What Are Stock Quotes?
Stock quotes are representations of the value of a share of stock.
So what is “stock” anyway?
A stock is a share in the ownership of a publicly traded company.
Stock is a claim on that company’s assets and earnings power. When a person acquires more and more stock, their share of ownership in the company is larger. Other words for stock include “shares” and “equity”, but it’s all the same thing.
Stock quotes, then, are numerical representations of the financial value of a single share of stock. During a day’s financial trading, the value of different stocks goes up and down as stock brokers buy and sell to earn profit. Stock quotes are available live, on stock tickers and on computer screens across the world, but they are most commonly examined in the newspaper or other paper report.
What Do Stock Quotes Represent?
A stock quote shows the financial value of a small part of a company. A share of stock used to be represented physically by a stock certificate, an elegant little piece of paper that looked something like a college degree. These days, this information is stored in brokerage firms’ computers as electronic records, so there’s no need for the fancy piece of paper. Shares are much easier to trade when they exist as electronic documents. Once upon a time, selling a large number of shares of stock required a physical transaction of these stock certificates. It is much easier to pick up your phone and sell shares of stock than it was to dump your stock into a wheelbarrow and wheel it down to Wall Street.
How to Read a Stock Quote
Reading stock quotes may seem complicated, but once you know what all the different figures mean, you’re in business.
Open up the financial section of your newspaper and look for the stock market section. You’ll see what looks like a million tiny numbers and words — these are stock quotes. They represent the value of different stocks at the end of the previous day’s trading.
Depending on your newspaper, there can be as many as twelve columns of numbers across the page for each stock that is listed. Here is what each column means.
Columns 1 & 2 — 52-Week High and Low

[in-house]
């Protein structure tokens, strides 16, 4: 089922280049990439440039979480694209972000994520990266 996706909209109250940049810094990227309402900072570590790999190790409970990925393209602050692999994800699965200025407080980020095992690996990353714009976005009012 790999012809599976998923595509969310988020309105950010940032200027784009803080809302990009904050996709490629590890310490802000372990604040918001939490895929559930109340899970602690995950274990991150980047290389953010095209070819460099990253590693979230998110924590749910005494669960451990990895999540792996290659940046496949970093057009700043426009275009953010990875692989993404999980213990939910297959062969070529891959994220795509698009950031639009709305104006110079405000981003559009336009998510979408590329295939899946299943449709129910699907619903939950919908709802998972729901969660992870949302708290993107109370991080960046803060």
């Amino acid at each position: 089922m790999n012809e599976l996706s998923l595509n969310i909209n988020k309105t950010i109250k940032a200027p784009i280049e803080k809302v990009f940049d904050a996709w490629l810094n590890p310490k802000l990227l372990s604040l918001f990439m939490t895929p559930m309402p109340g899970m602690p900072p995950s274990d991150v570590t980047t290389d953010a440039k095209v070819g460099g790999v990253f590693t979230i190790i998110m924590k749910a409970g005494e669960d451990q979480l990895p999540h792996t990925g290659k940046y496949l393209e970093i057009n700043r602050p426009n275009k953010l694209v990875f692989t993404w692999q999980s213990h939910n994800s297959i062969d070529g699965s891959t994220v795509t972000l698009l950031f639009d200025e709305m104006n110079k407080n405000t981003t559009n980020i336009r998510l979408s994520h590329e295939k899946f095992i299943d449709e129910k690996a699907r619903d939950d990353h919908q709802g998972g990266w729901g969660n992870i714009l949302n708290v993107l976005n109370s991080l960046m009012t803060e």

These numbers show the highest and lowest prices at which a share of this stock has traded over the last 52 weeks, or one year. It isn’t typical for the 52 week high and low to include the previous day’s trading, but it happens from time to time.
Column 3 — Company Name & Type of Stock
Here you’ll see the name of the company and symbols to indicate what type of stock it is.
Sometimes there are no symbols after the name of the company, and in this case the stock is considered “common.” There are different symbols for different types of stock, such as “pf” which stands for preferred stock.
Column 4 — Ticker Symbol
Every company that is publicly traded is assigned a ticker symbol. Rather than write out the long name of a company and clutter up the ticker, each company has a symbol they are known by. Knowing these symbols is crucial to reading stock reports, and over time you’ll recognize symbols as company names. It helps to know ticker symbols when you’re looking up stock quotes online. If you don’t know a particular company’s stock ticker, that information is easy to find online or by digging around in your newspaper’s stock report.
Column 5 — Dividend Per Share
This number indicates the annual dividend payment per share. Sometimes there will be no number in this column, and in that case, the company does not pay out dividends.
Column 6 — Dividend Yield
Dividend yield is simply a representation of the percentage return on the dividend. This number is calculated by dividing annual dividends per share by price per share.
Column 7 — Price/Earnings Ratio
The price to earnings ratio is another simple calculation that the financial page does for you — simply divide the current stock price by earnings per share from the last fiscal year. This is a key number for many investors as they see it as a marker for a stock’s potential future performance.
Column 8 — Trading Volume
This is a number reflecting the total amount of shares traded for that specific trading day, listed by the hundreds. To figure out the actual number of stocks traded, add “00” to the end of the number.
Column 9 & 10 — Day High and Low
These numbers show the price range for the stock’s day of trading. These two numbers are the high and the low prices that people paid for the stock during a day’s worth of trading.
Column 11 — Close
The close is the final trading price recorded after the close of the financial market. Most newspapers financial sections make it easy to see stocks that are moving up and down a ton by placing the stock quotes for companies whose stock has moved up or down by 5% or more in bold. The close is the simplest indicator of a stock’s recent past performance, and most of the time it will give you an idea of the stock’s value when trading opens again the next day. Remember that the financial market continues to fluctuate even when trading is closed, so don’t expect to buy a stock for the close price listed in your local newspaper.
Column 12 — Net Change
Net change represents the dollar value fluctuation in a stock’s value from the previous day’s close. If a stock is “up for the day”, the net change was positive. A negative net change means the stock was down for the day.
Being able to read stock quotes is critical for success in the world of investments. Even if you are only lightly invested in mutual funds or stocks, you should have the ability to check up on your investments by glancing at the newspaper.
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